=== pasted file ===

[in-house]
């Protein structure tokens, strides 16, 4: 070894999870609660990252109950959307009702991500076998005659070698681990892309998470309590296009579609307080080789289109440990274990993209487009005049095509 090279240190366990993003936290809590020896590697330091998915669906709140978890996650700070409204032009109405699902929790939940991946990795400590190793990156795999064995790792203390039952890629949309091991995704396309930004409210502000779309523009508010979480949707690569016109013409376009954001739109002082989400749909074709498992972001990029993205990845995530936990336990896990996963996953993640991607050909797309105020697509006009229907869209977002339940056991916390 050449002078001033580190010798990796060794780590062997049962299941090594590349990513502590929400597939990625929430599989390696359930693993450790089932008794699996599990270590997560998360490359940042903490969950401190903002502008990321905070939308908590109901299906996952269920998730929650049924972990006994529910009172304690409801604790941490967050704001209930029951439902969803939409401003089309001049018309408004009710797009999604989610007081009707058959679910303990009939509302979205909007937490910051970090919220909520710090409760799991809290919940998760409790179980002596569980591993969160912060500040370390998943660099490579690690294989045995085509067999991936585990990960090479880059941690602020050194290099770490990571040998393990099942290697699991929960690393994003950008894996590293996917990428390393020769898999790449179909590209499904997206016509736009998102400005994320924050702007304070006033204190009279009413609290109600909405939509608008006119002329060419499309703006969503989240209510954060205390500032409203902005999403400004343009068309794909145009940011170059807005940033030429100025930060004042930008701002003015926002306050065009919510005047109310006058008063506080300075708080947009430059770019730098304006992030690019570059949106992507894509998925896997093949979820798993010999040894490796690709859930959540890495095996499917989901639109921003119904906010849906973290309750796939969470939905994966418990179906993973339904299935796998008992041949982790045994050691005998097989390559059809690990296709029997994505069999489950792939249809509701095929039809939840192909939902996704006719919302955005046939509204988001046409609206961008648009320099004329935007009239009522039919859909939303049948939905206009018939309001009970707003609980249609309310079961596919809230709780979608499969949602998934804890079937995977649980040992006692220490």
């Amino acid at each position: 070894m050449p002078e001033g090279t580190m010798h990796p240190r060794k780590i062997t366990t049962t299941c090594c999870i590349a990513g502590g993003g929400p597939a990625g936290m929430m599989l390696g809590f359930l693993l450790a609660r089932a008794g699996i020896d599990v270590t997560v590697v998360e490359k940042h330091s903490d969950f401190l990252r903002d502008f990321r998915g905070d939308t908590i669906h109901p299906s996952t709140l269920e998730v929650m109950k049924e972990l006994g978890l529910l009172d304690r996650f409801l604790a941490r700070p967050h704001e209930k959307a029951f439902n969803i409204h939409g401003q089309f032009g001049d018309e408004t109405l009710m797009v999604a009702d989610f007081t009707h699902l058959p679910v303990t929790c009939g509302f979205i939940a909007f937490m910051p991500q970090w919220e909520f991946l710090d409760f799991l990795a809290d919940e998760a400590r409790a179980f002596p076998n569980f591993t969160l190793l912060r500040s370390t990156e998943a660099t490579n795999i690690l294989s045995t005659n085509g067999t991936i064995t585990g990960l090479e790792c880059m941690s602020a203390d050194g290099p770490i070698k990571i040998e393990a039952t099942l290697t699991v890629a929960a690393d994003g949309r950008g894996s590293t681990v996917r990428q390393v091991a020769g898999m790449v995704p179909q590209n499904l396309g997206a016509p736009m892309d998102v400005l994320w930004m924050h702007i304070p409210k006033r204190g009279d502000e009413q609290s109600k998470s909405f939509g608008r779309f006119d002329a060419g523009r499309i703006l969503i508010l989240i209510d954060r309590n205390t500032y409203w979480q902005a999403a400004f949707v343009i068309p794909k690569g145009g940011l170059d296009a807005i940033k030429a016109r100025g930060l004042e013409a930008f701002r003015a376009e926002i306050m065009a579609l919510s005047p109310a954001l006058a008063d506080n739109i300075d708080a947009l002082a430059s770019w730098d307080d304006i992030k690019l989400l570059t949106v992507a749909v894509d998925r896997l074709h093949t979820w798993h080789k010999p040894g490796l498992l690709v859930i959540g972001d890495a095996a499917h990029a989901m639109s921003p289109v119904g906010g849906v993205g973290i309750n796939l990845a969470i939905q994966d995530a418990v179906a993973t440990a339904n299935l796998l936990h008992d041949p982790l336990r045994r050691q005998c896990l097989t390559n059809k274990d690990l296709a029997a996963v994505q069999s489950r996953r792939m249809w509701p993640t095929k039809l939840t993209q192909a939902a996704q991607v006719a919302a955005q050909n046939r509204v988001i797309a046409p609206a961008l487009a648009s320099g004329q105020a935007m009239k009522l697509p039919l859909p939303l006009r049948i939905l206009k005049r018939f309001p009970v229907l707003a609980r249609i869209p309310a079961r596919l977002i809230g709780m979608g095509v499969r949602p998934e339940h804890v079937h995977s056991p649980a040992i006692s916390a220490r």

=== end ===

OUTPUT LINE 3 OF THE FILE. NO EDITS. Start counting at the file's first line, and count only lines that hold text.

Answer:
């Amino acid at each position: 070894m050449p002078e001033g090279t580190m010798h990796p240190r060794k780590i062997t366990t049962t299941c090594c999870i590349a990513g502590g993003g929400p597939a990625g936290m929430m599989l390696g809590f359930l693993l450790a609660r089932a008794g699996i020896d599990v270590t997560v590697v998360e490359k940042h330091s903490d969950f401190l990252r903002d502008f990321r998915g905070d939308t908590i669906h109901p299906s996952t709140l269920e998730v929650m109950k049924e972990l006994g978890l529910l009172d304690r996650f409801l604790a941490r700070p967050h704001e209930k959307a029951f439902n969803i409204h939409g401003q089309f032009g001049d018309e408004t109405l009710m797009v999604a009702d989610f007081t009707h699902l058959p679910v303990t929790c009939g509302f979205i939940a909007f937490m910051p991500q970090w919220e909520f991946l710090d409760f799991l990795a809290d919940e998760a400590r409790a179980f002596p076998n569980f591993t969160l190793l912060r500040s370390t990156e998943a660099t490579n795999i690690l294989s045995t005659n085509g067999t991936i064995t585990g990960l090479e790792c880059m941690s602020a203390d050194g290099p770490i070698k990571i040998e393990a039952t099942l290697t699991v890629a929960a690393d994003g949309r950008g894996s590293t681990v996917r990428q390393v091991a020769g898999m790449v995704p179909q590209n499904l396309g997206a016509p736009m892309d998102v400005l994320w930004m924050h702007i304070p409210k006033r204190g009279d502000e009413q609290s109600k998470s909405f939509g608008r779309f006119d002329a060419g523009r499309i703006l969503i508010l989240i209510d954060r309590n205390t500032y409203w979480q902005a999403a400004f949707v343009i068309p794909k690569g145009g940011l170059d296009a807005i940033k030429a016109r100025g930060l004042e013409a930008f701002r003015a376009e926002i306050m065009a579609l919510s005047p109310a954001l006058a008063d506080n739109i300075d708080a947009l002082a430059s770019w730098d307080d304006i992030k690019l989400l570059t949106v992507a749909v894509d998925r896997l074709h093949t979820w798993h080789k010999p040894g490796l498992l690709v859930i959540g972001d890495a095996a499917h990029a989901m639109s921003p289109v119904g906010g849906v993205g973290i309750n796939l990845a969470i939905q994966d995530a418990v179906a993973t440990a339904n299935l796998l936990h008992d041949p982790l336990r045994r050691q005998c896990l097989t390559n059809k274990d690990l296709a029997a996963v994505q069999s489950r996953r792939m249809w509701p993640t095929k039809l939840t993209q192909a939902a996704q991607v006719a919302a955005q050909n046939r509204v988001i797309a046409p609206a961008l487009a648009s320099g004329q105020a935007m009239k009522l697509p039919l859909p939303l006009r049948i939905l206009k005049r018939f309001p009970v229907l707003a609980r249609i869209p309310a079961r596919l977002i809230g709780m979608g095509v499969r949602p998934e339940h804890v079937h995977s056991p649980a040992i006692s916390a220490r």